author = "Jessen-Marshall, {Amy E.} and Brooker, {Robert J}",
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T1 - Evidence that transmembrane segment 2 of the lactose permease is part of a conformationally sensitive interface between the two halves of the protein

AU - Jessen-Marshall, Amy E.

AU - Brooker, Robert J

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Y1 - 1996/1/19

N2 - A conserved motif, GXXX(D/E)(R/K)XG(R/K)(R/K), is found in a large group of evolutionarily related membrane proteins involved in the transport of small molecules across the membrane. This motif is located within the cytoplasmic side of transmembrane domain 2 (TM-2) and extends through the hydrophilic loop that connects transmembrane domains 2 and 3. The motif is repeated again in the second half of the protein. In a previous study concerning the loop 2/3 motif (Jessen-Marshall, A. E., Paul, N. J., and Brooker, R. J. (1995) J. Biol. Chem. 270, 16251-16257), it was shown that the conserved aspartate at the fifth position in the motif is critical for transport activity since a variety of site-directed mutations were found to greatly diminish the rate of transport. In the current study, two of these mutations, in which the conserved aspartate was changed to threonine or serine, were used as parental strains to isolate second site suppressor mutations that restore transport function. A total of 10 different second site mutations were identified among a screen of 19 independent mutants. One of the suppressors was found within loop 1/2 in which Thr-45 was changed to arginine. Since the conserved aspartate and position 45 are at opposite ends of TM-2, these results suggest that the role of the conserved aspartate residue in loop 2/3 is to influence the topology of TM-2. Surprisingly, the majority of suppressor mutations were found in the second half of the permease. All of these are expected to alter helix topology in either of two ways. Some of the mutations involved residues within transmembrane segments 7 and 11 that produced substantial changes in side chain volume: TM-7 (Cys-234 → Trp or Phe, Gln-241 → Leu, and Phe-247 → Val) and TM-11 (Ser-366 → Phe). Alternatively, other mutations were highly disruptive substitutions at the ends of transmembrane segments or within hydrophilic loops (Gly-257 → Asp, Val-367 → Glu, Ala-369 → Pro, and a 5-codon insertion into loop 11/12). It is hypothesized that the effects of these suppressor mutations are to alter the helical topologies in the second half of the protein to facilitate a better interaction with the first half. Overall, these results are consistent with a transport model in which TM-2 acts as an important interface between the two halves of the lactose permease. According to our tertiary model, this interaction occurs between TM-2 and TM-11.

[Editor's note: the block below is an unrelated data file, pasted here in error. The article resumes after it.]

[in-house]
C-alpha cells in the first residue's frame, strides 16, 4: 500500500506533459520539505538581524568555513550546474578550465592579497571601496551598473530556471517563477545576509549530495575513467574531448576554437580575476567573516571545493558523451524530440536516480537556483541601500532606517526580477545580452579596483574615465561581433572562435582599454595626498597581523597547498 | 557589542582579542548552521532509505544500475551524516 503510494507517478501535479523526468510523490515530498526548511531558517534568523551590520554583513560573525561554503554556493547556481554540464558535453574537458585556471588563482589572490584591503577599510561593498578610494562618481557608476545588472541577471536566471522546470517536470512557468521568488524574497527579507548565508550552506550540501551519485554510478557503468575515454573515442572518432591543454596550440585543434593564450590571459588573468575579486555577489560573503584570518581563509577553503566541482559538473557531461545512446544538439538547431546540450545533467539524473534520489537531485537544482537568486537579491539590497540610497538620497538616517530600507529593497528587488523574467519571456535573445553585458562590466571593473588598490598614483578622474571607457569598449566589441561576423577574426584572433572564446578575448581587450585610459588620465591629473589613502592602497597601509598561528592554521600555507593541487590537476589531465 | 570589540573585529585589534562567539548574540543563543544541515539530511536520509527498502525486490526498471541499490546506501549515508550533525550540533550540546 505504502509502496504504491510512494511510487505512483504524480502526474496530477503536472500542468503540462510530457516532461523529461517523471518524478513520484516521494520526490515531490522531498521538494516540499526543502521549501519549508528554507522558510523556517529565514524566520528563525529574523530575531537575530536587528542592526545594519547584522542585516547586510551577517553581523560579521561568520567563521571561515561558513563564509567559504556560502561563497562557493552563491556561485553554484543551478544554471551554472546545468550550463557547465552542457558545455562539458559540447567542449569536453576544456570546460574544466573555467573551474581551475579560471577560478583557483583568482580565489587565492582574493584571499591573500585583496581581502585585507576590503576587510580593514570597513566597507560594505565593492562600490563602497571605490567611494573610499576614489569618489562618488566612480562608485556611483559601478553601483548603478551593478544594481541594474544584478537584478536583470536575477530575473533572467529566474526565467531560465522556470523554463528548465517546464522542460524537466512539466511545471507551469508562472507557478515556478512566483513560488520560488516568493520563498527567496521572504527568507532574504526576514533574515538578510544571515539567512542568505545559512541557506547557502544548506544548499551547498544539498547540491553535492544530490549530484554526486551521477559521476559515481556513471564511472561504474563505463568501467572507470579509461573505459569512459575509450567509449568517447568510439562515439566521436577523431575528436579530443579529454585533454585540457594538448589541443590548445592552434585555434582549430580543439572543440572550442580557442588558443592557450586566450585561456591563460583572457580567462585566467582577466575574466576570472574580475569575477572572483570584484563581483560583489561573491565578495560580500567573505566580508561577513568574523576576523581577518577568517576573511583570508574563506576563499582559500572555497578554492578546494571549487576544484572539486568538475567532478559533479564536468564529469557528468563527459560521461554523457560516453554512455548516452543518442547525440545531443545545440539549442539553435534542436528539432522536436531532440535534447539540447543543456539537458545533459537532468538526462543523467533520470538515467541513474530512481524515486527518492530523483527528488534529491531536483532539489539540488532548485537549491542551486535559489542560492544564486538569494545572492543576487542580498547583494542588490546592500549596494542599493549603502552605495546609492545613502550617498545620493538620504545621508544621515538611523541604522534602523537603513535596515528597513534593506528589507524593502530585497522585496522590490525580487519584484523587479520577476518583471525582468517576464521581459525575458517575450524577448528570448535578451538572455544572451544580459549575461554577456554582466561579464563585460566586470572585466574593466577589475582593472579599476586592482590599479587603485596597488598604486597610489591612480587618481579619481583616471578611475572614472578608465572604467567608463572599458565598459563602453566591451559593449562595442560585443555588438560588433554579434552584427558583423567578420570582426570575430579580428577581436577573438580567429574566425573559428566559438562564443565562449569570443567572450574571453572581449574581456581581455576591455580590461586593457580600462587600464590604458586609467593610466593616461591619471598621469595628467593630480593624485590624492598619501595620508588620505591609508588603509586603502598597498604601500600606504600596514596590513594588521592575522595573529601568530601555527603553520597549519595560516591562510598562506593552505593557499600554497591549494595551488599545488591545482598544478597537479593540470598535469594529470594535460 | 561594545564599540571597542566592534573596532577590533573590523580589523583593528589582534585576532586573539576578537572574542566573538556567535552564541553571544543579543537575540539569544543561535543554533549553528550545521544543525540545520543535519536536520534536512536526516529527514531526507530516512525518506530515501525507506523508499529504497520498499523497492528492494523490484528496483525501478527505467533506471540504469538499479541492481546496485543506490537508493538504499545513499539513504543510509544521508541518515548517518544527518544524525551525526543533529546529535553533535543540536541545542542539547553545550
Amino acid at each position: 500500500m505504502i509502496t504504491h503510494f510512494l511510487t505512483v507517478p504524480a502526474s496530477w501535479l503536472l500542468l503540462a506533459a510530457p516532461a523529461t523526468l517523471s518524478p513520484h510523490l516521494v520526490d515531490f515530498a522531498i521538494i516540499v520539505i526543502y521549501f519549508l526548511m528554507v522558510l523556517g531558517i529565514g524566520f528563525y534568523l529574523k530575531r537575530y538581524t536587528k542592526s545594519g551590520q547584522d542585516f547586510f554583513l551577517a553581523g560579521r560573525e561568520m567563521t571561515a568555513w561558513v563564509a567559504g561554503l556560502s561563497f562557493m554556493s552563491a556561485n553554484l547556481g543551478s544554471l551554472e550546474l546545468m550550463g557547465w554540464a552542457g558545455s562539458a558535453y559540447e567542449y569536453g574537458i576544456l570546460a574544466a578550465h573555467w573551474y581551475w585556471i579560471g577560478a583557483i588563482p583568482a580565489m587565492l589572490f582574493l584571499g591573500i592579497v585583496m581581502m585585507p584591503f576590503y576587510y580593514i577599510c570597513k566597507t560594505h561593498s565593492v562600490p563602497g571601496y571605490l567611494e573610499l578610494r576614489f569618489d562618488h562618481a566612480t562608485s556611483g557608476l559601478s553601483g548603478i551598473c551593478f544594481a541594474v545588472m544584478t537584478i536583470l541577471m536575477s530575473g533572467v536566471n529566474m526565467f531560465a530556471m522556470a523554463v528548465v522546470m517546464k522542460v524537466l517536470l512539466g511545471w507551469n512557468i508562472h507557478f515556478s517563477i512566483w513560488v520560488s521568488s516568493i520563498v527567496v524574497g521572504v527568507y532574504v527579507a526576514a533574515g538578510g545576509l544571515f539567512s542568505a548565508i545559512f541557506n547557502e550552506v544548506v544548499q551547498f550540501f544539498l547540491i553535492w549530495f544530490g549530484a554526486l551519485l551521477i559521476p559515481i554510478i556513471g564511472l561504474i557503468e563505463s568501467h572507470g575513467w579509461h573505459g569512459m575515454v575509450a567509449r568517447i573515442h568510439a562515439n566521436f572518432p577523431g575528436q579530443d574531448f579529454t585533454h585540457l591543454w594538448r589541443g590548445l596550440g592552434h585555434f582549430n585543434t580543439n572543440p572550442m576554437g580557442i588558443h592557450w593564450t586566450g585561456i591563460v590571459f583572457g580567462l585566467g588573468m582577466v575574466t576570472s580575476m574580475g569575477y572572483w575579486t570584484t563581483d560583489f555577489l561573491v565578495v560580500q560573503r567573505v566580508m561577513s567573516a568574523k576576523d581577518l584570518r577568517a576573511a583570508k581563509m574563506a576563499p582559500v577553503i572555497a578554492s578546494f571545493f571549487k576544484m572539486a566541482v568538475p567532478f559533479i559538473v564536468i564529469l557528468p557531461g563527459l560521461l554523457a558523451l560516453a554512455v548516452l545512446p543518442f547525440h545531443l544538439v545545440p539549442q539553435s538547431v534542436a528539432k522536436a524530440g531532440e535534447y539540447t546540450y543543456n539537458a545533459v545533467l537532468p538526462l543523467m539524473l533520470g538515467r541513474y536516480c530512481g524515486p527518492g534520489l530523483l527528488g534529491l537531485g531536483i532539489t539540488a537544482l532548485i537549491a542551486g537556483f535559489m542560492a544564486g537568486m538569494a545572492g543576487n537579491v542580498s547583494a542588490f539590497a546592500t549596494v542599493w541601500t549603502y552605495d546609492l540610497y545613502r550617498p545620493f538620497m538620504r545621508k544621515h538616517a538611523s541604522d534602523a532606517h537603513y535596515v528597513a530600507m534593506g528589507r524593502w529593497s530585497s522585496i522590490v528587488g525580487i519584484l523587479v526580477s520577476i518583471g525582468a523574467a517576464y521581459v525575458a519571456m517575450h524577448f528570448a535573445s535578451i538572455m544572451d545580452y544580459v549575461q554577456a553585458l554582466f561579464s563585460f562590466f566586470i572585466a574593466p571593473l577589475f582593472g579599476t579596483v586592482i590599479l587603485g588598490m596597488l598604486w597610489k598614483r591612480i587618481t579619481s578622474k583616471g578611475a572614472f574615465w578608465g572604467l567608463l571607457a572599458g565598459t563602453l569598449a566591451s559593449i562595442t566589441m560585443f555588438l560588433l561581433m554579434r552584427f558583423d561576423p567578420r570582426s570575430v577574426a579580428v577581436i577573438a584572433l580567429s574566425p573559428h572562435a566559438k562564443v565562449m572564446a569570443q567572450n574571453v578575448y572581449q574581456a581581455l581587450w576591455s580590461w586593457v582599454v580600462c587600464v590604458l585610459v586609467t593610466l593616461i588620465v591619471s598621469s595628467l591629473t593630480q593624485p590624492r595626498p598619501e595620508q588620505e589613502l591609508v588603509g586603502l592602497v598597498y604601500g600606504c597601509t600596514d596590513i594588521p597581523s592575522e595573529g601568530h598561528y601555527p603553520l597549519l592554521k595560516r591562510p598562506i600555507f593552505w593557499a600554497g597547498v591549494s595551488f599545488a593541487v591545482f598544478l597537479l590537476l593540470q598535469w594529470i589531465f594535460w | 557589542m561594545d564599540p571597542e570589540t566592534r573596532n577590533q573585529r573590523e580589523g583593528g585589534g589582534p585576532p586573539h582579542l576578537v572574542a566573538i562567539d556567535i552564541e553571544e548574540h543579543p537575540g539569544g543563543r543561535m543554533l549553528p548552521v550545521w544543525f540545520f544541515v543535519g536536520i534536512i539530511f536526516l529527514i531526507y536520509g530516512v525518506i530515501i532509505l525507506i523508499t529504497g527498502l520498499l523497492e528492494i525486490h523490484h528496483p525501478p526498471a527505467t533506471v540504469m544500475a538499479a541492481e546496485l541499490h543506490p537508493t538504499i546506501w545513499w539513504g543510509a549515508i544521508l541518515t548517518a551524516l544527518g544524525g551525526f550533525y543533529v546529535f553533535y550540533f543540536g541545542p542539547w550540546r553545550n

AB - A conserved motif, GXXX(D/E)(R/K)XG(R/K)(R/K), is found in a large group of evolutionarily related membrane proteins involved in the transport of small molecules across the membrane. This motif is located within the cytoplasmic side of transmembrane domain 2 (TM-2) and extends through the hydrophilic loop that connects transmembrane domains 2 and 3. The motif is repeated again in the second half of the protein. In a previous study concerning the loop 2/3 motif (Jessen-Marshall, A. E., Paul, N. J., and Brooker, R. J. (1995) J. Biol. Chem. 270, 16251-16257), it was shown that the conserved aspartate at the fifth position in the motif is critical for transport activity since a variety of site-directed mutations were found to greatly diminish the rate of transport. In the current study, two of these mutations, in which the conserved aspartate was changed to threonine or serine, were used as parental strains to isolate second site suppressor mutations that restore transport function. A total of 10 different second site mutations were identified among a screen of 19 independent mutants. One of the suppressors was found within loop 1/2 in which Thr-45 was changed to arginine. Since the conserved aspartate and position 45 are at opposite ends of TM-2, these results suggest that the role of the conserved aspartate residue in loop 2/3 is to influence the topology of TM-2. Surprisingly, the majority of suppressor mutations were found in the second half of the permease. All of these are expected to alter helix topology in either of two ways. Some of the mutations involved residues within transmembrane segments 7 and 11 that produced substantial changes in side chain volume: TM-7 (Cys-234 → Trp or Phe, Gln-241 → Leu, and Phe-247 → Val) and TM-11 (Ser-366 → Phe). Alternatively, other mutations were highly disruptive substitutions at the ends of transmembrane segments or within hydrophilic loops (Gly-257 → Asp, Val-367 → Glu, Ala-369 → Pro, and a 5-codon insertion into loop 11/12). It is hypothesized that the effects of these suppressor mutations are to alter the helical topologies in the second half of the protein to facilitate a better interaction with the first half. Overall, these results are consistent with a transport model in which TM-2 acts as an important interface between the two halves of the lactose permease. According to our tertiary model, this interaction occurs between TM-2 and TM-11.